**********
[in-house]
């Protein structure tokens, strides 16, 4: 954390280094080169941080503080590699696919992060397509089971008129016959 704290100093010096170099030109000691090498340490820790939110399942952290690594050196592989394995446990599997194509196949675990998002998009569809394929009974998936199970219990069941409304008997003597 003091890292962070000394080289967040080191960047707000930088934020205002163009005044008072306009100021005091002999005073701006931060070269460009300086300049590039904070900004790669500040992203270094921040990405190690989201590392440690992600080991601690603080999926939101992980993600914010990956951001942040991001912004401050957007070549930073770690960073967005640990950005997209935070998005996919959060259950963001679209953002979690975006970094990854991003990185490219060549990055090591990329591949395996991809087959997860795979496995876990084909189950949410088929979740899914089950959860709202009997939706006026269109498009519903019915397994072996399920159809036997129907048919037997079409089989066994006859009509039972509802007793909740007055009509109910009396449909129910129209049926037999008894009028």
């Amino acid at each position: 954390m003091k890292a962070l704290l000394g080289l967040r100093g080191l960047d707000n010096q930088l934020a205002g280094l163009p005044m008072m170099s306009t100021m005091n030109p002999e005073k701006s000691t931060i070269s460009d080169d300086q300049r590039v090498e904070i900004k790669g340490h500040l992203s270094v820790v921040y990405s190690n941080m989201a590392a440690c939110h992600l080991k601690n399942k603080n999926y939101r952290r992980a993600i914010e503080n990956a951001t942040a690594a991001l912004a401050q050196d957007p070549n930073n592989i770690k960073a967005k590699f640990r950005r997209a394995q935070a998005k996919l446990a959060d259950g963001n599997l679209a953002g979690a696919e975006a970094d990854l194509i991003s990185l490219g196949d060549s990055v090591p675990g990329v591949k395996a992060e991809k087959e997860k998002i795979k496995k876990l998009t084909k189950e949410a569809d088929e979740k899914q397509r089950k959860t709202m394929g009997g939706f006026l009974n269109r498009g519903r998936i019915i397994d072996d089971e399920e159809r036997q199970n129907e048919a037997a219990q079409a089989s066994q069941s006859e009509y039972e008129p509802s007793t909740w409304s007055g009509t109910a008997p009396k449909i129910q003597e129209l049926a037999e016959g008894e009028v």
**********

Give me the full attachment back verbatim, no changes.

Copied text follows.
[in-house]
């Protein structure tokens, strides 16, 4: 954390280094080169941080503080590699696919992060397509089971008129016959 704290100093010096170099030109000691090498340490820790939110399942952290690594050196592989394995446990599997194509196949675990998002998009569809394929009974998936199970219990069941409304008997003597 003091890292962070000394080289967040080191960047707000930088934020205002163009005044008072306009100021005091002999005073701006931060070269460009300086300049590039904070900004790669500040992203270094921040990405190690989201590392440690992600080991601690603080999926939101992980993600914010990956951001942040991001912004401050957007070549930073770690960073967005640990950005997209935070998005996919959060259950963001679209953002979690975006970094990854991003990185490219060549990055090591990329591949395996991809087959997860795979496995876990084909189950949410088929979740899914089950959860709202009997939706006026269109498009519903019915397994072996399920159809036997129907048919037997079409089989066994006859009509039972509802007793909740007055009509109910009396449909129910129209049926037999008894009028």
């Amino acid at each position: 954390m003091k890292a962070l704290l000394g080289l967040r100093g080191l960047d707000n010096q930088l934020a205002g280094l163009p005044m008072m170099s306009t100021m005091n030109p002999e005073k701006s000691t931060i070269s460009d080169d300086q300049r590039v090498e904070i900004k790669g340490h500040l992203s270094v820790v921040y990405s190690n941080m989201a590392a440690c939110h992600l080991k601690n399942k603080n999926y939101r952290r992980a993600i914010e503080n990956a951001t942040a690594a991001l912004a401050q050196d957007p070549n930073n592989i770690k960073a967005k590699f640990r950005r997209a394995q935070a998005k996919l446990a959060d259950g963001n599997l679209a953002g979690a696919e975006a970094d990854l194509i991003s990185l490219g196949d060549s990055v090591p675990g990329v591949k395996a992060e991809k087959e997860k998002i795979k496995k876990l998009t084909k189950e949410a569809d088929e979740k899914q397509r089950k959860t709202m394929g009997g939706f006026l009974n269109r498009g519903r998936i019915i397994d072996d089971e399920e159809r036997q199970n129907e048919a037997a219990q079409a089989s066994q069941s006859e009509y039972e008129p509802s007793t909740w409304s007055g009509t109910a008997p009396k449909i129910q003597e129209l049926a037999e016959g008894e009028v």